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What is A.E. Housman's attitude towards life as seen in his poem "Loveliest of Trees"?

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trinhnguyenyt | Student, Undergraduate | eNotes Newbie

Posted January 5, 2011 at 9:22 AM via web

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What is A.E. Housman's attitude towards life as seen in his poem "Loveliest of Trees"?

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pohnpei397 | College Teacher | (Level 3) Distinguished Educator

Posted January 25, 2011 at 11:38 PM (Answer #1)

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In this poem, Housman shows a "carpe diem" attitude towards life.  He realizes that life is short and, because of that, he believes that we should try to live life to the fullest.  We should go out and enjoy everything life has to offer because life will end too soon (even if we live to an old age).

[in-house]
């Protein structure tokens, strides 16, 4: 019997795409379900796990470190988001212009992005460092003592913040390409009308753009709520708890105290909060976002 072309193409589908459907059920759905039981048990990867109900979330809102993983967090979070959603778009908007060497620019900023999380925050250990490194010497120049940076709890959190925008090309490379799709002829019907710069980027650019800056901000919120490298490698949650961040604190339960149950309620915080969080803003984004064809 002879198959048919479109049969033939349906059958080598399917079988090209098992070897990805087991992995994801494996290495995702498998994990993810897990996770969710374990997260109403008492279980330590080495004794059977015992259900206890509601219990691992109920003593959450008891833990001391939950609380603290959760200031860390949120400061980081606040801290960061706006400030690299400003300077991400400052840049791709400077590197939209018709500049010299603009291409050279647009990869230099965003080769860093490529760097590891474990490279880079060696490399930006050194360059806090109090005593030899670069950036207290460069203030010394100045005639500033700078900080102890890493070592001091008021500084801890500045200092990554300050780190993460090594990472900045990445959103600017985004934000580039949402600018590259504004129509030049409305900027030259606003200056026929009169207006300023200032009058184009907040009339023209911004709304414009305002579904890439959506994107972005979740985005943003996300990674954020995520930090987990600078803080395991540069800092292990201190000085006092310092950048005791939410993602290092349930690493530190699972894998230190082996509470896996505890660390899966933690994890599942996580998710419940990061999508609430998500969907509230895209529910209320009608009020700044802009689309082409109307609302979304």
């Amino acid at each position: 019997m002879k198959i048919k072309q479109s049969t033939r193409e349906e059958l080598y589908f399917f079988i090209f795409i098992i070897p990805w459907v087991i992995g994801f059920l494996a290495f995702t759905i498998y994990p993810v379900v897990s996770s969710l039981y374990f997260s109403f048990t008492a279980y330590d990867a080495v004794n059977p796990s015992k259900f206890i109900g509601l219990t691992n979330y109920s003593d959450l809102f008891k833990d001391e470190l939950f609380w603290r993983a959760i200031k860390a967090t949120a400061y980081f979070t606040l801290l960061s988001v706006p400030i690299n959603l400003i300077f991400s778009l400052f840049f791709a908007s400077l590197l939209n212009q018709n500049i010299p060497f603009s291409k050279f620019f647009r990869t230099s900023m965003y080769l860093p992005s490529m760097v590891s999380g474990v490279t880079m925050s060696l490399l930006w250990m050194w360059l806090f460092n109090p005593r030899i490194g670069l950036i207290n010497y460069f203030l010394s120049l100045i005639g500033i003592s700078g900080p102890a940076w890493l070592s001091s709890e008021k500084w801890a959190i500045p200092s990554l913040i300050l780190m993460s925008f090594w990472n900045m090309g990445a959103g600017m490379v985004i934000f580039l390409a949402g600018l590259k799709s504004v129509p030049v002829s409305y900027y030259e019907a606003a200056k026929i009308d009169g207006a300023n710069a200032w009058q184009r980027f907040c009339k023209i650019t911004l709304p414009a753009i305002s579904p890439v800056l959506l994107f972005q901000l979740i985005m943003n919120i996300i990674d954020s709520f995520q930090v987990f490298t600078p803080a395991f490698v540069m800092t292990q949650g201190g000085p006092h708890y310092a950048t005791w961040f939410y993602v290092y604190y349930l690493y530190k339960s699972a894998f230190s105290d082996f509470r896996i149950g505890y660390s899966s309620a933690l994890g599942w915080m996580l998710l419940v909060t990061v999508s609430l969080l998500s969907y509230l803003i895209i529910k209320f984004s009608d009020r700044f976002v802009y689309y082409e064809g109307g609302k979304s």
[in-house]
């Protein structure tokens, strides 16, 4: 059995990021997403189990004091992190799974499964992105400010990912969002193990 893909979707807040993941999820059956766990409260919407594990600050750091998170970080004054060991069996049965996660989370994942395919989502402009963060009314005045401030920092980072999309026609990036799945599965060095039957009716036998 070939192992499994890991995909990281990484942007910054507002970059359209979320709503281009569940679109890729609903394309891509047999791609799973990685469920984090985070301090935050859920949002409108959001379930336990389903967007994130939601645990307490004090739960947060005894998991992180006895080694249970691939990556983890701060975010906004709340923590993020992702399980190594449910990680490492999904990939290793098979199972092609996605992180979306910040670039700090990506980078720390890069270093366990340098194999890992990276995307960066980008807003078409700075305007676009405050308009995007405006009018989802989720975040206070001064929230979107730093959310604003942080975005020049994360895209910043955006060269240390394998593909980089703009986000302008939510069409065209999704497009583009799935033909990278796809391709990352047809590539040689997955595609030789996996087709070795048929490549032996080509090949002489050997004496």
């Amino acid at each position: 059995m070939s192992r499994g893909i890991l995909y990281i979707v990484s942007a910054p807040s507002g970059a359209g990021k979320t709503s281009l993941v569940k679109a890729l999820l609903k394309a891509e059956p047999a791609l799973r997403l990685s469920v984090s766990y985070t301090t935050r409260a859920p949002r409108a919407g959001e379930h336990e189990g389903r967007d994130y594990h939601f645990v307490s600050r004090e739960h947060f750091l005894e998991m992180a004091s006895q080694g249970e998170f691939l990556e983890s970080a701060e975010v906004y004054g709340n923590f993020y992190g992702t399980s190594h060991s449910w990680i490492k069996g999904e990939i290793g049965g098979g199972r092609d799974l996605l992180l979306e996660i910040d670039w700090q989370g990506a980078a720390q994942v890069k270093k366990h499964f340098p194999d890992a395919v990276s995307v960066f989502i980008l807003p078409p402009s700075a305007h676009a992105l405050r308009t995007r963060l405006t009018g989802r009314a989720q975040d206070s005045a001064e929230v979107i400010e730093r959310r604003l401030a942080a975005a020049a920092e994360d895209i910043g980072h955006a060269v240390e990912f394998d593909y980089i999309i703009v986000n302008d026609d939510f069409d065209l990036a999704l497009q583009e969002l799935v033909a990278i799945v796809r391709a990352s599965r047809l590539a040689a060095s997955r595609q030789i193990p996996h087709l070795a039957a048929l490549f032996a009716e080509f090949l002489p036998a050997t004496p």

In the poem, Housman uses the idea of looking at cherry blossoms to stand in for experiencing everything life has to offer.  He talks about how even fifty more years of life is not enough to "look at things in bloom" -- that is, to do all the things that he would like to do.  Therefore, he says, he will go out and do as much as he can.

As this shows, Housman's attitude towards life in this poem is that life is short and that people should, therefore, grab it with both hands and enjoy it while they can.

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